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Amnesty International Demands Gentler Soap For Indonesian Political Prisoner

EAST TIMOR—The human rights organization Amnesty International launched a high-pressure publicity campaign Monday on behalf of Timorese political prisoner Sampit Ujungpandang, calling for him to be given access to "gentler, less abrasive facial soaps immediately."

Describing the "shocking lack of adequate skin moisturizers" in Ujungpandang's 4'x4' prison cell, the group claims that if he is not given higher-quality cleansers soon, the 43-year-old resistance leader will suffer "excessive facial drying, flaking and wrinkling, causing his skin to appear years older."

"All human beings have the right to healthier, younger-looking skin," said Ellen Clark, Amnesty International spokesperson.

Imprisoned since 1976, Ujungpandang was captured in May of that year after death squad commandos wiped out his family during Indonesia's internationally condemned annexation of East Timor. Wrote the jailed resistance leader from his cell in 1991, "[Indonesian president] Suharto's soldiers may bruise my body and torture me to the verge of death, but my spirit—the spirit of freedom for all people—can never be broken. Though they burn my testicles with red-hot iron pincers, they will never touch my soul."

The U.S. government, which since the mid-'70s has deferred imposing sanctions on the oil-rich Indonesian government despite calls for condemnation by human rights watchdogs worldwide, has thus far resisted intervening on behalf of Ujungpandang.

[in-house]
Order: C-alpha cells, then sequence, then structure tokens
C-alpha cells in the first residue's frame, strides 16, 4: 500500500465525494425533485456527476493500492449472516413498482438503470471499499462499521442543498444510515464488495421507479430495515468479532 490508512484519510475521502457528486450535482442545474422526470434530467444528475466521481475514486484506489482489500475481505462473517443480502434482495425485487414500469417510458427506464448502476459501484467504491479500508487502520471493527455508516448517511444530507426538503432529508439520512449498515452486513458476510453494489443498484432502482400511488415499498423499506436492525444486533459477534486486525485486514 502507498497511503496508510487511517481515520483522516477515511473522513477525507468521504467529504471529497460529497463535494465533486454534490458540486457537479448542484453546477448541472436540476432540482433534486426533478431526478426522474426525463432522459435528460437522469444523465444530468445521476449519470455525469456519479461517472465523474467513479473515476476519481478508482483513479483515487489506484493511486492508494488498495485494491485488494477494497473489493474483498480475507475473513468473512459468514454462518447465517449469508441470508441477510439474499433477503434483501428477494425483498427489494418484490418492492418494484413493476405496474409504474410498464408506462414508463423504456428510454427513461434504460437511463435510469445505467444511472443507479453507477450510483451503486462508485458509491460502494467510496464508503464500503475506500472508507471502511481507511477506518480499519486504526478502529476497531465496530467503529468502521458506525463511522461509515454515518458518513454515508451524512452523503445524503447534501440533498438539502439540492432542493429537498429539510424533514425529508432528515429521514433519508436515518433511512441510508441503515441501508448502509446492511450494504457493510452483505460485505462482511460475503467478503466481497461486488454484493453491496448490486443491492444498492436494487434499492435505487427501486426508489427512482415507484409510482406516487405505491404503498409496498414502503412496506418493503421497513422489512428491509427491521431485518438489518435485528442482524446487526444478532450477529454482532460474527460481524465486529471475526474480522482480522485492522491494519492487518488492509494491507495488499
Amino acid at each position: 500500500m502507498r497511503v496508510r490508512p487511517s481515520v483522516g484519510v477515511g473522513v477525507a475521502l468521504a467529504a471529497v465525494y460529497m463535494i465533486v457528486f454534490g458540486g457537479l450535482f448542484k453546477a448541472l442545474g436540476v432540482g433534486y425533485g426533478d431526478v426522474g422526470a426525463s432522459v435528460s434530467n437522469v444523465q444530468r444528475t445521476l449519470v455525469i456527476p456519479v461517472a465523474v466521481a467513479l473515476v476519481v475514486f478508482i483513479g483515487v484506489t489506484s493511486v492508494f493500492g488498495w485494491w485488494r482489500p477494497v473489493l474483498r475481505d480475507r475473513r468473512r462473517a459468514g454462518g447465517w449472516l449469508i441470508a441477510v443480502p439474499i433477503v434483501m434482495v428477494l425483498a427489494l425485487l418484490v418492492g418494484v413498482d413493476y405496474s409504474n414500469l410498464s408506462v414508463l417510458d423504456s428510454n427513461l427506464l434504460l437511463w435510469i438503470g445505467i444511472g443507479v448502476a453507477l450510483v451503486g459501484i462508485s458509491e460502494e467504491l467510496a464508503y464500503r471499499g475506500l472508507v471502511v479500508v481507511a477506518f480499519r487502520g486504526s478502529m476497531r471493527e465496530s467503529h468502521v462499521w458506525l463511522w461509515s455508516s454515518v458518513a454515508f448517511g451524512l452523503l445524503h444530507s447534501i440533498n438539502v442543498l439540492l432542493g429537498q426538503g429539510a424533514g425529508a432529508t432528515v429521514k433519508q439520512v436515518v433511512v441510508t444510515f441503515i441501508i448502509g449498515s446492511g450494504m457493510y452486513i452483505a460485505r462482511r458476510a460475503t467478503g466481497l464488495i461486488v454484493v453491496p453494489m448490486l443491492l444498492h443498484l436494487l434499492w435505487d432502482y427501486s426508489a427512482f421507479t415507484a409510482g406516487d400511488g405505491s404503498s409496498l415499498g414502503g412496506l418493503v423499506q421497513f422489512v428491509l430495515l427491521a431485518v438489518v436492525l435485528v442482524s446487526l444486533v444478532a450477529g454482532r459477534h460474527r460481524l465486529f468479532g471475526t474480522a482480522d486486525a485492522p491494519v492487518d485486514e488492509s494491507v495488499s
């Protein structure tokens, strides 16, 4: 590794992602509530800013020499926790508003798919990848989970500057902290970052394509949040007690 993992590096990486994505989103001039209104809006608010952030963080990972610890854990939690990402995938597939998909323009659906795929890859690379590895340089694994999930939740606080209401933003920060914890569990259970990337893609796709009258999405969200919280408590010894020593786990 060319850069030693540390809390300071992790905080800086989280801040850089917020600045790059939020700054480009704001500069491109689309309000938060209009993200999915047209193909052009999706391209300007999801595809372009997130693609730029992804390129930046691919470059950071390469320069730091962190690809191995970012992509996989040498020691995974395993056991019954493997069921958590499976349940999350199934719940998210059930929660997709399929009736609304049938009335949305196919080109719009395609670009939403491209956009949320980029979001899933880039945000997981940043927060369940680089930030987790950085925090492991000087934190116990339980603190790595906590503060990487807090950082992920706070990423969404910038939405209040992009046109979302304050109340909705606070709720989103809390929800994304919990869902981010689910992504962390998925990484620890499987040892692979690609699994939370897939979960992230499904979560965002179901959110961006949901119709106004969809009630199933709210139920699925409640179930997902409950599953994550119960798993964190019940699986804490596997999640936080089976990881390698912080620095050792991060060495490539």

According to Amnesty International, political prisoner Sampit Ujungpandang, shown here in a secret surveillance video, is being jailed without access to high-quality moisturizing soap.

"The United States is not prepared to condemn Indonesia for inadequately mild facial scrubs, nor will it take the position that such scrubs as have been presently employed are excessively harsh. This skin-sensitivity issue is a question best left to policy-makers within Indonesia," read an official State Department press release. "We also deny shipping Suharto those last several boatloads of chemical weapons."

According to one Indonesia expert, Ujungpandang's plight should cause Americans to put their problems in perspective.

"In terms of living conditions, Indonesia is light-years behind the United States," said J. Arthur Schaeffer, Yale University professor of Southeast Asian Studies. "Here in America, our prosperity has placed us beyond such recurring Third World problems as dry, flyaway hair, lack of rec room space, and problem household odors."

"In fact," Schaeffer continued, "in Indonesia, facial tissue doesn't even contain any aloe vera lotion. We're talking about lotion which is absolutely vital to preventing one's nose from feeling raw and irritated after prolonged bouts of sneezing, something we as Americans take for granted as one of our basic human rights."

Despite the U.S. government's reluctance to come to Ujungpandang's aid, word of the jailed resistance leader's plight is spreading among the international human rights community.

"When I think of that poor man, his pores becoming clogged and irritated, his skin losing its luster, day after day, my heart goes out to him," said Roberto Guerrero of the Berkeley-based FreedomNow! organization. "It is up to us, the citizenry of the world's most privileged nations, to be aware that not all people have access to the same moisturizing and skin care that we enjoy here at home. Please help us help Ujungpandang before his skin ages prematurely."

Ujungpandang could not be reached for comment, as he was busy hanging upside down, face-first, in an electrified tub of water, having the soles of his feet beaten at the time.